In this week’s business news: worker and management still far apart on wage rises at Škoda Auto; two Czech power companies but no ČEZ bid for German coal assets; electronic cash registers clear Senate; till ring slower in January; public deficit seen down to 60 billion in 2017.
Union leaders at the Czech Republic’s biggest car maker Škoda Auto say they are prepared to take unlimited strike action to push their wage claims for this year. The current collective agreement runs out at the end of March. Management is currently offering a wage hike of 3 percent with the unions demanding 8 percent. Škoda Auto, part of the Volkswagen group, this week announced record profits for 2015. Last year the two sides agreed on a pay rise of 3.5 percent.
Czech electricity producer ČEZ has said that it will not make a binding bid for the German coal mine and power plant assets of the Swedish-based power company Vattenfall. CEZ said that low wholesale electricity prices and uncertainty over whether brown coal power plants might have to be closed early deterred it from making a bid. The state controlled company added though that it was still prepared to talk about other options for the German assets. Separately, Czech Coal said it had made a bid for the assets. Later, Czech energy group EPH said it made a joint bid along with the PPF Investments company.
The Czech upper house, the Senate, has approved on of finance minister Andrej Babiš’ flagship measures aimed at combatting tax avoidance, so-called electronic cash registers. Attempts to amend the proposal or stall debate from members of right-wing parties failed. The controversial move now just needs to be approved by head of state, Miloš Zeman. The minister reckons the measure will curb tax avoidance to the tune of 18 billion crowns a year. Opponents say it adds another burden to small business and will not deliver on the promise of extra tax revenues.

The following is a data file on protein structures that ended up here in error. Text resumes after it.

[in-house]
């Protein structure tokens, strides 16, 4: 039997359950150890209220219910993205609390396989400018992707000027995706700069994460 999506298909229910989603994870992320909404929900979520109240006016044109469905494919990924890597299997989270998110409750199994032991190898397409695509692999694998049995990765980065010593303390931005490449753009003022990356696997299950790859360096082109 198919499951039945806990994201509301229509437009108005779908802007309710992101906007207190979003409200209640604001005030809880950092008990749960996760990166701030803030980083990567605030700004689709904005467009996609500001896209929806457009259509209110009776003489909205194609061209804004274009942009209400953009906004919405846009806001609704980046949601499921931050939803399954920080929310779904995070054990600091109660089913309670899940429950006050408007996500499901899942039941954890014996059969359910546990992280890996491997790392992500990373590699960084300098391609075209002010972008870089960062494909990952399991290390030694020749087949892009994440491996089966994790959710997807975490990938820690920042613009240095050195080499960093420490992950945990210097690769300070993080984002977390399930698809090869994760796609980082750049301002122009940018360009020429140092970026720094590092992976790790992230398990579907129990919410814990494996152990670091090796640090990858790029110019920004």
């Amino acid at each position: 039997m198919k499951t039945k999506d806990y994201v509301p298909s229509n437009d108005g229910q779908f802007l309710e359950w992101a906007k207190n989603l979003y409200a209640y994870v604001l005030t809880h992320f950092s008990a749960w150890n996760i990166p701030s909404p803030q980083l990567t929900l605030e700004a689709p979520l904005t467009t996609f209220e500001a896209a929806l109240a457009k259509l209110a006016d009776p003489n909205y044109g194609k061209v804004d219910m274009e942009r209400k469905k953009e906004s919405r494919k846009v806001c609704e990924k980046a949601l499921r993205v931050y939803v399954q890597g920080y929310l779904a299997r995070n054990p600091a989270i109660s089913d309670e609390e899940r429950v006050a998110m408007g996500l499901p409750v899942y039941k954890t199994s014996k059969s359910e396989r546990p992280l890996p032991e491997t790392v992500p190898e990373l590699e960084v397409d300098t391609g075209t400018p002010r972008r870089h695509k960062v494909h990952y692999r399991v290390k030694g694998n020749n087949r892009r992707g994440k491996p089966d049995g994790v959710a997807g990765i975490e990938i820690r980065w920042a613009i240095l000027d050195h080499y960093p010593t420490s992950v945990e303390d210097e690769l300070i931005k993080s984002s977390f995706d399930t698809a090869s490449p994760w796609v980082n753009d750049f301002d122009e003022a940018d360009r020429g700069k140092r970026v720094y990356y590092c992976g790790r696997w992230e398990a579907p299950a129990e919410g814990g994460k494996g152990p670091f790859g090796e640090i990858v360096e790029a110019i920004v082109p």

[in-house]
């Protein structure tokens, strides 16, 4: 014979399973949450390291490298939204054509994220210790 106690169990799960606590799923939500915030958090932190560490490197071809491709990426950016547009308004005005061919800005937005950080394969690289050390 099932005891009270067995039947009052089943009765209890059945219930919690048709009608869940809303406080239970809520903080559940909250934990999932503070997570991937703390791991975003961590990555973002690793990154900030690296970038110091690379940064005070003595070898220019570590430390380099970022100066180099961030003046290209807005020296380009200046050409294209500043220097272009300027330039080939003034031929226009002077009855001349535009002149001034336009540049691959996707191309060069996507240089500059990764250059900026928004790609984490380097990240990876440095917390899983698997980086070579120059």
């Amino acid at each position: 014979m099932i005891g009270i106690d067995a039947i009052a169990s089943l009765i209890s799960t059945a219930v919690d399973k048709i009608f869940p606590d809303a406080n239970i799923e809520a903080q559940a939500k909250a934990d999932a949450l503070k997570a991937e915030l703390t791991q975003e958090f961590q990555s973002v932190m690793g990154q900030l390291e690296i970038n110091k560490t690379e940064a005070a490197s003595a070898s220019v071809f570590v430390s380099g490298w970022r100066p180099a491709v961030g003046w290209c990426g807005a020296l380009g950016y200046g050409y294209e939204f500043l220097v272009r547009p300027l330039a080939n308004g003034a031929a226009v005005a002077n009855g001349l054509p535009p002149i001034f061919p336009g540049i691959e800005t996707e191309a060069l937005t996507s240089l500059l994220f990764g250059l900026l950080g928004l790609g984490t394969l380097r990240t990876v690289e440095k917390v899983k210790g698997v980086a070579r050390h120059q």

Czech retail sales in January, not counting the automotive sector, fell by 4.6 percent year-on-year compared to a 6.7 percent rise in December 2015. The figures were released by the Czech Statistics Office on Monday. Czech consumers spent significantly more online, an increase of 15.4 percent year-on-year, while retail sales of food and fuel also increased. By contrast, consumers spent less on pharmaceutical items and medical goods. Prices decreased year-on-year in the categories of fuel, food and computers. Higher prices were registered in the categories of culture, sports and recreation, clothing and footwear and pharmaceutical and medical goods.
The public finance deficit in 2017 should be 60 billion crowns, Finance Minister Andrej Babiš said in a debate on commercial TV Prima. The minister indicated that meeting that target would not be easy, saying he expected to come under considerable pressure from individual cabinet members. Babis said he was counting on an increase in pensions, more funds for sports and emphasized the need for investment projects which he said would be given priority. The 2015 deficit in public finances was 62.8 billion, which is 37.2 billion less than originally projected.